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Archive for January, 2017

Among the Jivaro people of Equador, legend tells of a terrifying monster. It is a river dragon that can change its shape to become any sort of snake. This is the dreaded Iwanci, a serpent spirit who protected snakes from people who might harm or harass them.

Iwanci is most often seen in one of two forms. According to the stories, it can turn itself into a magnificent Pani (anaconda) or an even larger semi-mythical snake called Macanci. Macanci is a cryptid, an animal that straddles the line between real and myth. A steady stream of informal reports and folk takes keep its legend alive, but there has never been scientific proof of its existence.

Of course, we know that anacondas are THE biggest snakes in the world.They’re members of the Boa family and can grow to be over twenty feet long. As such, they take down prey as large as deer, caimans — and humans! (However, there is little documentation of anacondas actually attacking people.) There are four species of anaconda, all found in the Amazonian region. The one we are most familiar with is the green anaconda.

Since anacondas often lurk in the water, people living near rivers and streams would potentially have been in danger. It’s thought that the Jivaro people told stories about Iwanci to keep children away from snakes.

 

 

 

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News flash! My publisher, Sky Warrior Books, has the pre-order link up on the anthology I edited. Wee Folk and Wise is a collection of fairy tales by twenty authors. I’ll be telling you more about that shortly.

But first… This week my character, Anatar, from Aunt Ursula’s Atlas, visited Entertaining Stories. Here’s her interview on Lisa Burton Radio.

Entertaining Stories

Lucky you, you’ve just landed on Lisa Burton Radio, the only show out there featuring the characters from the stories you love. I’m your host, Lisa the robot girl, and today we have an interesting fairytale princess with us today. “Welcome to the show, Anatar.”

“Thank you, Lisa of Burton. It’s a pleasure to be here.”

“My bio says you and your sister Eletay were orphans. How does an orphan get to be a princess? Were your parents banished or something?”

“No secret heiresses here, I’m afraid. Our family lived in a small village outside Chantain. I was only seven when our parents died, and Ella was nine, so I don’t remember much about what happened. We spent several months wandering and working for food when we could find anyone kind enough to let us stay.

“If we were able to improve our lot, it was because I saw opportunities…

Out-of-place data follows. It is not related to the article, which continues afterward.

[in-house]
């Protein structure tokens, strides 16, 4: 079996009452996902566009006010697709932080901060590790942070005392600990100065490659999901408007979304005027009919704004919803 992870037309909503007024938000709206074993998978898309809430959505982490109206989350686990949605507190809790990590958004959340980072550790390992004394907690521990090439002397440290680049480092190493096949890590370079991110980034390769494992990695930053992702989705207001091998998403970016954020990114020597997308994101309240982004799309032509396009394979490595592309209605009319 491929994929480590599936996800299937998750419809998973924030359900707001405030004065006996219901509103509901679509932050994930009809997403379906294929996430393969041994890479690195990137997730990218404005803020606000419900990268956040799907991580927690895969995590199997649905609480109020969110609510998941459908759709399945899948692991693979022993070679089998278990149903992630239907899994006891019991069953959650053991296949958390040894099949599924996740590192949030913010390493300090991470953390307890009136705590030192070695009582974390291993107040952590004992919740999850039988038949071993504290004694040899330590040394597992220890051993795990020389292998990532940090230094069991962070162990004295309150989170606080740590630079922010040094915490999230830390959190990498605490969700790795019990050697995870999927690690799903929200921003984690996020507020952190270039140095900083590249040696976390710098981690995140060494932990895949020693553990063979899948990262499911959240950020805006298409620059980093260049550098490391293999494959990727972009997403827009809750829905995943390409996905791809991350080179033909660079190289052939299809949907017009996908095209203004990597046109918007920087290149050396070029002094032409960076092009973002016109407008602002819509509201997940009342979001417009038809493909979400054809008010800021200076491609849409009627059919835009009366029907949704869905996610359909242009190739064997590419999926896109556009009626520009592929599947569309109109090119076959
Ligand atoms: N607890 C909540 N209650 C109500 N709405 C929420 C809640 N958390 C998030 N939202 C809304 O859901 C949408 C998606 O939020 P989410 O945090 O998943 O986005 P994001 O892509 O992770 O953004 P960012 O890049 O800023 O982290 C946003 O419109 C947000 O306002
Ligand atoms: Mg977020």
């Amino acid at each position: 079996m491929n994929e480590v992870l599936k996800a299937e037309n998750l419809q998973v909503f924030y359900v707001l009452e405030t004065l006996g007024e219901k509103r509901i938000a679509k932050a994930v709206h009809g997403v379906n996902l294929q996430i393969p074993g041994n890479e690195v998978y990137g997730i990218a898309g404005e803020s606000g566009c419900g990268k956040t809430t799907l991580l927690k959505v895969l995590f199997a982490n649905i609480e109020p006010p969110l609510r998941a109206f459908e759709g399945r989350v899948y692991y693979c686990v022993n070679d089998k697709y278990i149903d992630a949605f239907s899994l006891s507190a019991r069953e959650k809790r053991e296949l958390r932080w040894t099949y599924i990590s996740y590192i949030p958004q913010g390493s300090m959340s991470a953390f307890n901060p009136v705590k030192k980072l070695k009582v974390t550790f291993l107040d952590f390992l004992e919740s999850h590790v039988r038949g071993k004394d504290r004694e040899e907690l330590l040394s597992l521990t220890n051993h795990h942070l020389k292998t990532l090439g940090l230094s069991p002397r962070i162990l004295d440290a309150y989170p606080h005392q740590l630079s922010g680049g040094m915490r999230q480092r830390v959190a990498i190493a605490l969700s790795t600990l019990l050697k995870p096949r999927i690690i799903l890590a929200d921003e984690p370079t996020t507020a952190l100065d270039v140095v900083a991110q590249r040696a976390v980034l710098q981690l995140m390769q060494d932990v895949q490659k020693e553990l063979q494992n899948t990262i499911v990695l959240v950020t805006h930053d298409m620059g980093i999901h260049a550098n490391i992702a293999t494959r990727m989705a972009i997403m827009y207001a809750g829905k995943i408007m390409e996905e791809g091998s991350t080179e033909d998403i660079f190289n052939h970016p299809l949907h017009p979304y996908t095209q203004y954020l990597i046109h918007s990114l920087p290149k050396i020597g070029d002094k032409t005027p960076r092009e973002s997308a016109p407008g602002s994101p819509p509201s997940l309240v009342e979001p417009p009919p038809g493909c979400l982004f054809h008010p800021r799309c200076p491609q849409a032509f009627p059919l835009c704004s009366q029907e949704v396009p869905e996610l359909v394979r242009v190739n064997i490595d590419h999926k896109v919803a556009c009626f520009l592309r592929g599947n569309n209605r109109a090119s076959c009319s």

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Tomorrow! That’s the day I’m visiting C. S. Boyack at his blog, Entertaining Stories. I hope you’ll wander by.

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We’ve all heard of Voodoo, that mysterious, wicked form of magic where curses are bestowed by sticking pins into dolls and the dead rise as zombies. Pop culture offers a sensational and even scandalous view of Voodoo in movies, books and on TV.

In reality, Voodoo/Vodou is a folk religion practiced in the Caribbean, especially Haiti. It is thought to be a fusion of West African, Native American, and Catholic religions. Vodou has spread all over the world, wherever Caribbean immigrants have traveled. Without a central authority or holy writings, it’s hard to know how many people practice Vodou today.

Every religion has its deities. In the case of Vodou, the supreme deity is Bondye but scores of nature spirits called loa serve as his intermediaries. And the loa just happen to include a few dragons. Damballah-Wedo and Ayida-Wedo are leaders of the Rada pantheon. Both take the form of gigantic rainbow serpents who give shape to the world.

Damballah, the father figure,  sired most of the pantheon. His relationship with humans is said to be remote, but fond. A lord of rivers and streams, he was honored in special pools where he could come to bathe. He also enjoyed forests with many trees. Whenever he came to Earth, his body would carve the land into canyons and valleys. At sea, his swimming provoked great waves.

His wife, Ayida, is a goddess of rain, and consequently fertility. It is said when she milks her cows, the rains fall onto the Earth. She can most often be seen as a rainbow arched over the land. Not surprisingly, Ayida is a popular deity compared to the more distant Damballah.